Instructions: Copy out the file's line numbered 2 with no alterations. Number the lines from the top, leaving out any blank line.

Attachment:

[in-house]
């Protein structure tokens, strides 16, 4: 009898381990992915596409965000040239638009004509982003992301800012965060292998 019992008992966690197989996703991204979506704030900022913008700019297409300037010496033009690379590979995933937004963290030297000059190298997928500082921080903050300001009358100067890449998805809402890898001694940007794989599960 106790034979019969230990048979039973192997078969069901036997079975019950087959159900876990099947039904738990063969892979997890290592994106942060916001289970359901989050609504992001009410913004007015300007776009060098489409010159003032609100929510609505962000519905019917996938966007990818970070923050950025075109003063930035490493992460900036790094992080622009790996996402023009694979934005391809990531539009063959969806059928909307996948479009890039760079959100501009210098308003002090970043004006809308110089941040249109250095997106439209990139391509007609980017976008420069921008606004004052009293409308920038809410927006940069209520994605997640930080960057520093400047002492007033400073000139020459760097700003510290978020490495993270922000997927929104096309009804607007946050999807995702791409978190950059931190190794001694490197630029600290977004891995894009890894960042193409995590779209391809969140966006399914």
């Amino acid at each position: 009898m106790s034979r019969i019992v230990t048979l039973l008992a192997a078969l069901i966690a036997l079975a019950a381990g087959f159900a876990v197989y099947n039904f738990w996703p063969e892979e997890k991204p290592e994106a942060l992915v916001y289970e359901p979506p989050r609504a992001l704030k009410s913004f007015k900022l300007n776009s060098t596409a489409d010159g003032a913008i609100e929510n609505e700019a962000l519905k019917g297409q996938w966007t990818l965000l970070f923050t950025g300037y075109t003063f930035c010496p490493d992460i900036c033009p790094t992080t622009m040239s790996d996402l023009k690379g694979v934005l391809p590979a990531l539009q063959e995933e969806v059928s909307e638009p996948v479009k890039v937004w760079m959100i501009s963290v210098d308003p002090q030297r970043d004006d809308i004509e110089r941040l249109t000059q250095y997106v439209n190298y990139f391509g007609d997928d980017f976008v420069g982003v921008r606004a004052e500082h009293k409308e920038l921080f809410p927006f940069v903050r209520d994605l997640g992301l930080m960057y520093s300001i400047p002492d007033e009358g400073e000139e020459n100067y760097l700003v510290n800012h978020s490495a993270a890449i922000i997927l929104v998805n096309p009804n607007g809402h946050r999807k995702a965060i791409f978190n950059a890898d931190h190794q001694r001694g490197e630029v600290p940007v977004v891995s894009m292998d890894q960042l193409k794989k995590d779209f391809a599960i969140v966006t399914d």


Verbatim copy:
């Protein structure tokens, strides 16, 4: 009898381990992915596409965000040239638009004509982003992301800012965060292998 019992008992966690197989996703991204979506704030900022913008700019297409300037010496033009690379590979995933937004963290030297000059190298997928500082921080903050300001009358100067890449998805809402890898001694940007794989599960 106790034979019969230990048979039973192997078969069901036997079975019950087959159900876990099947039904738990063969892979997890290592994106942060916001289970359901989050609504992001009410913004007015300007776009060098489409010159003032609100929510609505962000519905019917996938966007990818970070923050950025075109003063930035490493992460900036790094992080622009790996996402023009694979934005391809990531539009063959969806059928909307996948479009890039760079959100501009210098308003002090970043004006809308110089941040249109250095997106439209990139391509007609980017976008420069921008606004004052009293409308920038809410927006940069209520994605997640930080960057520093400047002492007033400073000139020459760097700003510290978020490495993270922000997927929104096309009804607007946050999807995702791409978190950059931190190794001694490197630029600290977004891995894009890894960042193409995590779209391809969140966006399914």